Quarterly report – Q2 2021 – International natural gas prices

  • In a context of post-Covid economic recovery and an induced rebound of the prices of all energy commodities, the second quarter 2021 saw an unprecedented and steady rally of international spot prices, driven by growing European and Asian gas demand. 
  • In Europe, low gas inventories, an unseasonable and persistent cold weather as well as the highest recorded carbon prices have propelled the TTF price, which provided a strong upside to Asian spot prices. 
  • During the second quarter, Asian spot prices rose even faster than European spot prices because of surging Chinese LNG demand, rising oil prices and LNG supply outages. This results in a growing price premium to the European price. During the second half of June, Northeast Asian spot LNG prices have jumped by $2 to $13/MBtu at the end of the month, more than $10/MMBtu higher than they were this time last year and their highest levels since 2014 for the same summer period. 

Quarterly report – Q1 2021 – International natural gas prices

  • Low storage inventories, combined with robust winter demand in both Asia and Europe kept spot prices relatively high in the first quarter 2021.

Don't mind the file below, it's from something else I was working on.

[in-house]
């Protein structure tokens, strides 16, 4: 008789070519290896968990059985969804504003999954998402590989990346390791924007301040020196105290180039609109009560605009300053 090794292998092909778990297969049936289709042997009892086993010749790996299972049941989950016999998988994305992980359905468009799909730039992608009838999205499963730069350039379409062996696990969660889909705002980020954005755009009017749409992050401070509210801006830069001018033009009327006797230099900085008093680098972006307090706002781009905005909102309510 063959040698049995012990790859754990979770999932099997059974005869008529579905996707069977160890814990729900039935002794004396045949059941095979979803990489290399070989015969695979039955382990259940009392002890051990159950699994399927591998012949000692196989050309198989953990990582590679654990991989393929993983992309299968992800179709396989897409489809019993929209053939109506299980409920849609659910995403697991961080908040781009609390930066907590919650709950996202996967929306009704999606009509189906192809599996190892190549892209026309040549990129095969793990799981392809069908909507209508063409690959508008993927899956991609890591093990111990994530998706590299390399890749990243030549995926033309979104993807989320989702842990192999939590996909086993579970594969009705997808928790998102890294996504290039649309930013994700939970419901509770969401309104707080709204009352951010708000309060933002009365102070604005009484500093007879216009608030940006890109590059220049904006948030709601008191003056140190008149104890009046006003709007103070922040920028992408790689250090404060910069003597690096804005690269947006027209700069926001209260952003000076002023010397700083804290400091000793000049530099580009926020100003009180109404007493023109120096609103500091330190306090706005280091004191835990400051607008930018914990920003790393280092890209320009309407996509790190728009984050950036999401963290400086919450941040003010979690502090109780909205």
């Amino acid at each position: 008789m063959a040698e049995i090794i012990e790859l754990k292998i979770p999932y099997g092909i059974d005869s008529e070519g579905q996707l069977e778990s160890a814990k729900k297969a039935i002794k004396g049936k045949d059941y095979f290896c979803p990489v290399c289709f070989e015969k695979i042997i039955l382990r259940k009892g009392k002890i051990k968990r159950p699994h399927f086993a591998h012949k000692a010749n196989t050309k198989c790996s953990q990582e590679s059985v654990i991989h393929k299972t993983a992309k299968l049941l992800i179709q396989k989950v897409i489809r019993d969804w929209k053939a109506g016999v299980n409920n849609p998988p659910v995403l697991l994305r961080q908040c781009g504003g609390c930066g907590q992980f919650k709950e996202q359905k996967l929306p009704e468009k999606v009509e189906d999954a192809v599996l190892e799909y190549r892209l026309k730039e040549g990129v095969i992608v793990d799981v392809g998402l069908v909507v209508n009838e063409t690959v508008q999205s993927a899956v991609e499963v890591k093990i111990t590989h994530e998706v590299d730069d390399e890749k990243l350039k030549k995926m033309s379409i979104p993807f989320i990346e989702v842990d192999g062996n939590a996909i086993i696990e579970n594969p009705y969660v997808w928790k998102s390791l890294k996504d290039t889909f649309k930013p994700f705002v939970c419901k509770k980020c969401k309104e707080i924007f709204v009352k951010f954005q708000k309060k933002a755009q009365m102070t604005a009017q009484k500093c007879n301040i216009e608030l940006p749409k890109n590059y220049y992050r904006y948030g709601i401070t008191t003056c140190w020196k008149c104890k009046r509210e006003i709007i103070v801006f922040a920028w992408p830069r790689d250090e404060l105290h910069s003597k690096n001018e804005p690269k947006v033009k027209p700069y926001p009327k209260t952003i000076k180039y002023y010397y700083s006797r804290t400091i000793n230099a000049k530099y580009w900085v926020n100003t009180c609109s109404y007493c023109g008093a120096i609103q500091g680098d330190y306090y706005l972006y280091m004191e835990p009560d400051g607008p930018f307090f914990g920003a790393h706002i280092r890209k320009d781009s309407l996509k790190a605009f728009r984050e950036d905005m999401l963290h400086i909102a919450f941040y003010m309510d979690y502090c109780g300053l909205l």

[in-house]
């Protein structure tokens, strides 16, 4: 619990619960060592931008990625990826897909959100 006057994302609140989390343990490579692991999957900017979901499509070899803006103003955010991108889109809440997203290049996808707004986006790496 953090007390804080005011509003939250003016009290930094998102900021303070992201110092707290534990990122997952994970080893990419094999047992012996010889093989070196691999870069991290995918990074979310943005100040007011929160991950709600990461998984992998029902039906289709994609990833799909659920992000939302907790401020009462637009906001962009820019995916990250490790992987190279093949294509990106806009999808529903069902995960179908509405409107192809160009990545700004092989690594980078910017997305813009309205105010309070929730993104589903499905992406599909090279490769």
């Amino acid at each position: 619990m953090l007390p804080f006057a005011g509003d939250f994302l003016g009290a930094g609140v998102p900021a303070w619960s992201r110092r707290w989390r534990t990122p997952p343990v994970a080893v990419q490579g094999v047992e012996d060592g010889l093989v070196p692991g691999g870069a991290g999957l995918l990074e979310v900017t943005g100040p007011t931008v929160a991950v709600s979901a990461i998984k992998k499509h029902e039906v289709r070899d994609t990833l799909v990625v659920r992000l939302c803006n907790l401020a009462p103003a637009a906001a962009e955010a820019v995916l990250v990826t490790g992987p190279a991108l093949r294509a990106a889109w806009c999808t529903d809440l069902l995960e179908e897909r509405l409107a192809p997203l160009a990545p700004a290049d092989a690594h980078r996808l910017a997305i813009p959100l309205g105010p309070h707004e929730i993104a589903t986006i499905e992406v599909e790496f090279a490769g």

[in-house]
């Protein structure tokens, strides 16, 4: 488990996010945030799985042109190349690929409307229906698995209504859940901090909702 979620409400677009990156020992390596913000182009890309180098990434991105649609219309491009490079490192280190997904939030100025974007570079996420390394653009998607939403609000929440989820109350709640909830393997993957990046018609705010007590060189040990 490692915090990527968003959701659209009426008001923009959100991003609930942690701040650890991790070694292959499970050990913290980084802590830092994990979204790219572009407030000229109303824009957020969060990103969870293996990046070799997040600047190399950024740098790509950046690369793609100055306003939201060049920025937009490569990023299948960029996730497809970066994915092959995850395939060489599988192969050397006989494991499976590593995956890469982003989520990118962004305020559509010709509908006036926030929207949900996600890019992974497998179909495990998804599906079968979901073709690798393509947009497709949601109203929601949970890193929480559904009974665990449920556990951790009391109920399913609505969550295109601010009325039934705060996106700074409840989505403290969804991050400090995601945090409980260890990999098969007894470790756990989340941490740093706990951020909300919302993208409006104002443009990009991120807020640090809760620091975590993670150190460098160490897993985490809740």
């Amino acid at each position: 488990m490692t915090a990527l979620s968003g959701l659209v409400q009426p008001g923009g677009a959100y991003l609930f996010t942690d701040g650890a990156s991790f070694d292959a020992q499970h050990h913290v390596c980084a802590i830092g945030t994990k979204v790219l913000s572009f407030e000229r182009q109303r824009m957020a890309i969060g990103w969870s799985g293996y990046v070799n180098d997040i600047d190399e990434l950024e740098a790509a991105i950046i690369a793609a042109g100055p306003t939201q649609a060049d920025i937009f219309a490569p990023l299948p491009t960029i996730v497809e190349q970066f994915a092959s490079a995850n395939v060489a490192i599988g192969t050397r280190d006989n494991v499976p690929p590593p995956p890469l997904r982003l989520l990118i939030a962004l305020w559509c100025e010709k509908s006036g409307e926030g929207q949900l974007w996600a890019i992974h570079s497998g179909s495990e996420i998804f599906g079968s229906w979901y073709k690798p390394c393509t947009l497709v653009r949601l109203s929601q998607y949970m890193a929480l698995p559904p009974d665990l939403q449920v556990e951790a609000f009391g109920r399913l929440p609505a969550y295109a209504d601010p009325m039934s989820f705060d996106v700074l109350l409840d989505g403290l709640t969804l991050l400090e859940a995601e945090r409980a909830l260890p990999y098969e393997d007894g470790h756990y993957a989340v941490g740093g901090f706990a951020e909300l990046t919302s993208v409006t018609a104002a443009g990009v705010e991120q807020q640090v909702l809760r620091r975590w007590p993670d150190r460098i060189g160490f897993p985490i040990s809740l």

• In the first half of January, Asian and European spot prices spiked to all-time highs as extremely cold weather coincided with tight supply. The Northeast Asian spot price peaked at $30/MBtu by mid-January, opening the widest premiums on record.
  • European and Asian spot prices retreated in the second half of January as buying focus shifted to the March and April shoulder months. Moreover, temperatures had warmed and nuclear availability improved in Japan, while supplies were creeping up in Asia.

Quarterly report – Q4 2020 – International natural gas prices

  • In the last quarter 2020, international spot prices continued their upward momentum to exceed last year’s price levels. Asian spot prices in particular rose impressively to peak at a six-year high of 12$/MBtu at the end of the year. 
  • This recent and unexpected spike in Asia was fuelled by Chinese LNG demand, which is rising amid a colder than average winter, and also healthy weather-driven gas demand in other parts of Northeast Asia. On the supply side, diverse LNG plants’ outages limited available LNG supplies. Tight shipping and exorbitant shipping rates also tightened supplies. 
  • In this context, more and more LNG cargoes were redirected from the Atlantic Basin to Asia. In December, the price spread between the US and Asia reached its highest in two years. The Asian spot price premium versus TTF also peaked to more than 3.5$/MBtu.